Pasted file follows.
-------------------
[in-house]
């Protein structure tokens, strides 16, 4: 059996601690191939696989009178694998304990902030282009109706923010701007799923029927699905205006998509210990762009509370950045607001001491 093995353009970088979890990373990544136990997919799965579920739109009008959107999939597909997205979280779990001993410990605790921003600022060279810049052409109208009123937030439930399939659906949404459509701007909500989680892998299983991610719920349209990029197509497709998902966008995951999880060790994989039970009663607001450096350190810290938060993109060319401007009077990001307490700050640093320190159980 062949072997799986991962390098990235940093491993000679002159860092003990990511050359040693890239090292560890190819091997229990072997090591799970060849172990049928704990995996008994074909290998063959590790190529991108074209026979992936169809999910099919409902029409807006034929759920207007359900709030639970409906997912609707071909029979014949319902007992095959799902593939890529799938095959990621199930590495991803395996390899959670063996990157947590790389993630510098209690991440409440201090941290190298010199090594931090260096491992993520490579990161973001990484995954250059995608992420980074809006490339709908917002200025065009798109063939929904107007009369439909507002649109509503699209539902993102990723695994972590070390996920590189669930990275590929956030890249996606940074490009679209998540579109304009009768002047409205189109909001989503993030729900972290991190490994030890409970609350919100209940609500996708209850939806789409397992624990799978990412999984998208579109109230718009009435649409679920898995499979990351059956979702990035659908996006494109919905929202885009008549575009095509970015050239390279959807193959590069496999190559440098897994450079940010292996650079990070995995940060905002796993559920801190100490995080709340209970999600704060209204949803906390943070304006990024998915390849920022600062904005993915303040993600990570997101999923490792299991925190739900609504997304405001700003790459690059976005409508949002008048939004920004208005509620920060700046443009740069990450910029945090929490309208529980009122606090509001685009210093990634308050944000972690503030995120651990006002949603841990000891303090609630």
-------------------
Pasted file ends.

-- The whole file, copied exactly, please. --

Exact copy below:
[in-house]
């Protein structure tokens, strides 16, 4: 059996601690191939696989009178694998304990902030282009109706923010701007799923029927699905205006998509210990762009509370950045607001001491 093995353009970088979890990373990544136990997919799965579920739109009008959107999939597909997205979280779990001993410990605790921003600022060279810049052409109208009123937030439930399939659906949404459509701007909500989680892998299983991610719920349209990029197509497709998902966008995951999880060790994989039970009663607001450096350190810290938060993109060319401007009077990001307490700050640093320190159980 062949072997799986991962390098990235940093491993000679002159860092003990990511050359040693890239090292560890190819091997229990072997090591799970060849172990049928704990995996008994074909290998063959590790190529991108074209026979992936169809999910099919409902029409807006034929759920207007359900709030639970409906997912609707071909029979014949319902007992095959799902593939890529799938095959990621199930590495991803395996390899959670063996990157947590790389993630510098209690991440409440201090941290190298010199090594931090260096491992993520490579990161973001990484995954250059995608992420980074809006490339709908917002200025065009798109063939929904107007009369439909507002649109509503699209539902993102990723695994972590070390996920590189669930990275590929956030890249996606940074490009679209998540579109304009009768002047409205189109909001989503993030729900972290991190490994030890409970609350919100209940609500996708209850939806789409397992624990799978990412999984998208579109109230718009009435649409679920898995499979990351059956979702990035659908996006494109919905929202885009008549575009095509970015050239390279959807193959590069496999190559440098897994450079940010292996650079990070995995940060905002796993559920801190100490995080709340209970999600704060209204949803906390943070304006990024998915390849920022600062904005993915303040993600990570997101999923490792299991925190739900609504997304405001700003790459690059976005409508949002008048939004920004208005509620920060700046443009740069990450910029945090929490309208529980009122606090509001685009210093990634308050944000972690503030995120651990006002949603841990000891303090609630």